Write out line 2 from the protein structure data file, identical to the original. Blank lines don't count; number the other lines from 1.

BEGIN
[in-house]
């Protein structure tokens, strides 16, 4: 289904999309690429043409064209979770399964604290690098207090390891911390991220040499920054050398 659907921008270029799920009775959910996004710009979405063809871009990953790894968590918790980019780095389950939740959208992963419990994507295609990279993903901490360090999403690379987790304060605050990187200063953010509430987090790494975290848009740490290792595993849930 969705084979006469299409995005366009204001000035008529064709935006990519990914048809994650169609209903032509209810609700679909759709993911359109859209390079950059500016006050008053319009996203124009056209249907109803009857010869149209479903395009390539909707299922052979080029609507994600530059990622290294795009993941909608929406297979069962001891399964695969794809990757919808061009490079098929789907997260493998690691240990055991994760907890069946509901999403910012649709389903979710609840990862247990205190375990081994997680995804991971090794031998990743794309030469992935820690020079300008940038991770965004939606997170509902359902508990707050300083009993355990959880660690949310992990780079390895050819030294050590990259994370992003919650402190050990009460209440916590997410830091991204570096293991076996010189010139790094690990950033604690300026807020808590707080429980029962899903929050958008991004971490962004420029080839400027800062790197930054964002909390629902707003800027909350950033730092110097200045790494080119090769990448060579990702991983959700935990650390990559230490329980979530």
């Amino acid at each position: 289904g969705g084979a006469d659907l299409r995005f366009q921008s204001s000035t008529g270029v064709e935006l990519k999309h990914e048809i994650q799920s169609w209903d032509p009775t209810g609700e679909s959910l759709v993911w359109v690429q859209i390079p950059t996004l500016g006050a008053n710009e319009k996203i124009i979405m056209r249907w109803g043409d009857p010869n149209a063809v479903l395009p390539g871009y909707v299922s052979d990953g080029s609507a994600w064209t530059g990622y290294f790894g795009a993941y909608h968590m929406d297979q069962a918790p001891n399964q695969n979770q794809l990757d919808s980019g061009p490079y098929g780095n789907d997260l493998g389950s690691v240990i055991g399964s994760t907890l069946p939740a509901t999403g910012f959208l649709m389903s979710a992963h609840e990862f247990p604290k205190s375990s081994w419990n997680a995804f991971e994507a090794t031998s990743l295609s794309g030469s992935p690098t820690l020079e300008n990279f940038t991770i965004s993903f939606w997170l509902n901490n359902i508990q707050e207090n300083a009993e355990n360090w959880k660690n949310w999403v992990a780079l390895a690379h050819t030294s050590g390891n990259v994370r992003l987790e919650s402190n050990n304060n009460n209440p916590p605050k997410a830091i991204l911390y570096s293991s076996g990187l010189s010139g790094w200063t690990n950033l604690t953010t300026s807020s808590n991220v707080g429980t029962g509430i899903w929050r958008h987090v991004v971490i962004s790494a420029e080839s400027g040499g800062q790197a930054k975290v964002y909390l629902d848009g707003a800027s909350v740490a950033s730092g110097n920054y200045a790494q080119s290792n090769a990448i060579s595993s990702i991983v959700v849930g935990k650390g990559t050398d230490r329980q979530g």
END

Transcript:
């Protein structure tokens, strides 16, 4: 289904999309690429043409064209979770399964604290690098207090390891911390991220040499920054050398 659907921008270029799920009775959910996004710009979405063809871009990953790894968590918790980019780095389950939740959208992963419990994507295609990279993903901490360090999403690379987790304060605050990187200063953010509430987090790494975290848009740490290792595993849930 969705084979006469299409995005366009204001000035008529064709935006990519990914048809994650169609209903032509209810609700679909759709993911359109859209390079950059500016006050008053319009996203124009056209249907109803009857010869149209479903395009390539909707299922052979080029609507994600530059990622290294795009993941909608929406297979069962001891399964695969794809990757919808061009490079098929789907997260493998690691240990055991994760907890069946509901999403910012649709389903979710609840990862247990205190375990081994997680995804991971090794031998990743794309030469992935820690020079300008940038991770965004939606997170509902359902508990707050300083009993355990959880660690949310992990780079390895050819030294050590990259994370992003919650402190050990009460209440916590997410830091991204570096293991076996010189010139790094690990950033604690300026807020808590707080429980029962899903929050958008991004971490962004420029080839400027800062790197930054964002909390629902707003800027909350950033730092110097200045790494080119090769990448060579990702991983959700935990650390990559230490329980979530």